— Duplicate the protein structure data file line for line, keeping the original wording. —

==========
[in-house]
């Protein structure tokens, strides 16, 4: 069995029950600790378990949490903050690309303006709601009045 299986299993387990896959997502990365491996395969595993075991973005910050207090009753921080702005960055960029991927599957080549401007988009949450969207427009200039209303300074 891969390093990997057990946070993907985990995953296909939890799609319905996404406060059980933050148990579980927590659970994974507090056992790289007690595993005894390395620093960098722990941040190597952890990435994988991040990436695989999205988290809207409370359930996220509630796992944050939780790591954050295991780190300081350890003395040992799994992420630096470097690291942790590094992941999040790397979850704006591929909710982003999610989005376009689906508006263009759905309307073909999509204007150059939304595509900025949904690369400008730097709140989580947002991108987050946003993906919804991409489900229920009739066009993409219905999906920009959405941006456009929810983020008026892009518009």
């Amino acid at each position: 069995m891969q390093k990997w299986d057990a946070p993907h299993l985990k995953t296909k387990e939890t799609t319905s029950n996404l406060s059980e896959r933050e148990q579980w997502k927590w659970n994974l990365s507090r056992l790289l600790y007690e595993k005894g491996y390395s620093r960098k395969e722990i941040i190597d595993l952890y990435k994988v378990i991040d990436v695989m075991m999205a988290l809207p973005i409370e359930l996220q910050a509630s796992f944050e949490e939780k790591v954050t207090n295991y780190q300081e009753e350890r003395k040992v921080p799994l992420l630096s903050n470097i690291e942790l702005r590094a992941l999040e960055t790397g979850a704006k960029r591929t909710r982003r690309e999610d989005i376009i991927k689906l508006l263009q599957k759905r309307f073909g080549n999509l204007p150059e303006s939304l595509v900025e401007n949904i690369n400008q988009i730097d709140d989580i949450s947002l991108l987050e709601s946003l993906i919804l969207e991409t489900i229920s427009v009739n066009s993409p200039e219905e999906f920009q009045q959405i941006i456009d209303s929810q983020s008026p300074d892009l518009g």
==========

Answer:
[in-house]
């Protein structure tokens, strides 16, 4: 069995029950600790378990949490903050690309303006709601009045 299986299993387990896959997502990365491996395969595993075991973005910050207090009753921080702005960055960029991927599957080549401007988009949450969207427009200039209303300074 891969390093990997057990946070993907985990995953296909939890799609319905996404406060059980933050148990579980927590659970994974507090056992790289007690595993005894390395620093960098722990941040190597952890990435994988991040990436695989999205988290809207409370359930996220509630796992944050939780790591954050295991780190300081350890003395040992799994992420630096470097690291942790590094992941999040790397979850704006591929909710982003999610989005376009689906508006263009759905309307073909999509204007150059939304595509900025949904690369400008730097709140989580947002991108987050946003993906919804991409489900229920009739066009993409219905999906920009959405941006456009929810983020008026892009518009």
């Amino acid at each position: 069995m891969q390093k990997w299986d057990a946070p993907h299993l985990k995953t296909k387990e939890t799609t319905s029950n996404l406060s059980e896959r933050e148990q579980w997502k927590w659970n994974l990365s507090r056992l790289l600790y007690e595993k005894g491996y390395s620093r960098k395969e722990i941040i190597d595993l952890y990435k994988v378990i991040d990436v695989m075991m999205a988290l809207p973005i409370e359930l996220q910050a509630s796992f944050e949490e939780k790591v954050t207090n295991y780190q300081e009753e350890r003395k040992v921080p799994l992420l630096s903050n470097i690291e942790l702005r590094a992941l999040e960055t790397g979850a704006k960029r591929t909710r982003r690309e999610d989005i376009i991927k689906l508006l263009q599957k759905r309307f073909g080549n999509l204007p150059e303006s939304l595509v900025e401007n949904i690369n400008q988009i730097d709140d989580i949450s947002l991108l987050e709601s946003l993906i919804l969207e991409t489900i229920s427009v009739n066009s993409p200039e219905e999906f920009q009045q959405i941006i456009d209303s929810q983020s008026p300074d892009l518009g």